A long time ago, there was a small village. In that village lived a serving man. His job was to fetch the water.
Every day, he would carry two empty buckets down the long path to the river, fill the buckets, and carry the full buckets back to his master’s house.
One of the buckets was perfect and would carry all the water it held all the way back to the master’s house. Naturally, it was very proud of its daily accomplishments.
The other bucket was imperfect. It had a crack. And every day, the serving man would fill it to the top with water, and every day, the bucket would slowly leak on the way back up the path and would arrive at the master’s house only half full.
This went on for two years. Finally, the bucket with the crack in it couldn’t take it any more. When the serving man reached the river, the bucket said to him, “I want to apologize to you.”
The serving man was surprised. “Why would you want to apologize to me?”
“Because,” said the bucket. “Every day you have to walk all the way down to the river to fetch the water and walk all the way back, and every day, I am only able to bring half the water you put in me back to the master’s house. I am ashamed.”
The serving man felt sorry for the bucket. He said, “I’ll tell you what. As we make our way back up the long path to the master’s house, look around you. There are beautiful wild flowers growing along the path that will cheer you up.”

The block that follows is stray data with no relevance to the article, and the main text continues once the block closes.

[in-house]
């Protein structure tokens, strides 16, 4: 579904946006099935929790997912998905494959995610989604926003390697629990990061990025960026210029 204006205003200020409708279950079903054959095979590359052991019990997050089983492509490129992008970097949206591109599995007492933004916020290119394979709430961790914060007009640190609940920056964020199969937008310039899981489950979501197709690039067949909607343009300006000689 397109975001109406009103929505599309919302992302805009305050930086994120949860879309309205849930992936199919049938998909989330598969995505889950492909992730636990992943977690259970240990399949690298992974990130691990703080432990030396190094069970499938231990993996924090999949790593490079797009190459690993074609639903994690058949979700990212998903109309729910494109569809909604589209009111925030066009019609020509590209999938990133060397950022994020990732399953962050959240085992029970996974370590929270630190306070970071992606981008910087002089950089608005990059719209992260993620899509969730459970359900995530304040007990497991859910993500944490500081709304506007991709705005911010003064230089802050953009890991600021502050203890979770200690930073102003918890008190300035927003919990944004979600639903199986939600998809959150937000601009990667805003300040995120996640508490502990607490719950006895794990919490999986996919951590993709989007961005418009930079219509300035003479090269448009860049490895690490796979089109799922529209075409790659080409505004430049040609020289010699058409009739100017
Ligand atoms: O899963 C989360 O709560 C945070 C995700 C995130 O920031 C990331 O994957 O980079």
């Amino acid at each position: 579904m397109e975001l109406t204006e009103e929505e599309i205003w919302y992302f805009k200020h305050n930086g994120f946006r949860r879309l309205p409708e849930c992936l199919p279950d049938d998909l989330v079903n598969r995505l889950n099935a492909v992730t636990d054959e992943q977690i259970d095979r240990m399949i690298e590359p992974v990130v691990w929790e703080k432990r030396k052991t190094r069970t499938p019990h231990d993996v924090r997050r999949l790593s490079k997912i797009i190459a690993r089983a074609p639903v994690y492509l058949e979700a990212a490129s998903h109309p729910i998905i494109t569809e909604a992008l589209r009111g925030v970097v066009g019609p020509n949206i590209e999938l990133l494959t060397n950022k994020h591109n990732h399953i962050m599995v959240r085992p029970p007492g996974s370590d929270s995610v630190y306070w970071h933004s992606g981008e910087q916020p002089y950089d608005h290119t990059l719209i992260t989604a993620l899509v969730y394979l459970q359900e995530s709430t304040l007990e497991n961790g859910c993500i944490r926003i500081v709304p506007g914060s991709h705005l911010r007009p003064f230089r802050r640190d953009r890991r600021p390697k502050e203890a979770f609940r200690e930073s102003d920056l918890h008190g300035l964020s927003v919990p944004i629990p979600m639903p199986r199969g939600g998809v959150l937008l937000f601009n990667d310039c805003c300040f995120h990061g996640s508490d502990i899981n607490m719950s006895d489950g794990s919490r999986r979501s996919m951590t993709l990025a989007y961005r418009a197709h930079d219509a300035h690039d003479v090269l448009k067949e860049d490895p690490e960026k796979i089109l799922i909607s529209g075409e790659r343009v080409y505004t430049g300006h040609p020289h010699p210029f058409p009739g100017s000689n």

The bucket agreed; and as they walked back up the long path to the master’s house, he did look around and the beautiful wild flowers did cheer him up. But when they reached the master’s house, the bucket still only had half of the water it began with.
“I was still only able to do half the work,” said the bucket. “I still failed. I am sorry!”
The serving man smiled, and said, “Did you notice that the beautiful wild flowers were only growing on your side of the path? I knew about your crack all along, and I took advantage of it. Two years ago, I dropped flower seeds along the path, and for two years, you have been watering those flowers. It’s thanks to you and your leak that those flowers were able to grow and make the path to the river more beautiful, making everyone’s work more pleasant.”
The moral of the story?
Do not judge yourself too harshly; do not confuse your strength for a weakness.
We all have a divine purpose to fulfill on our way back to the Master’s House – but I think sometimes we get it in our heads what we think our divine purpose should be, and we are unable to see what our divine purpose is. And then we get all self-judgy and miserable, because we think our job is to carry a full load of water and feel like a failure when we just can’t, and we ignore the little flowers that so desperately need us to be exactly what we are.
That’s all. carry on.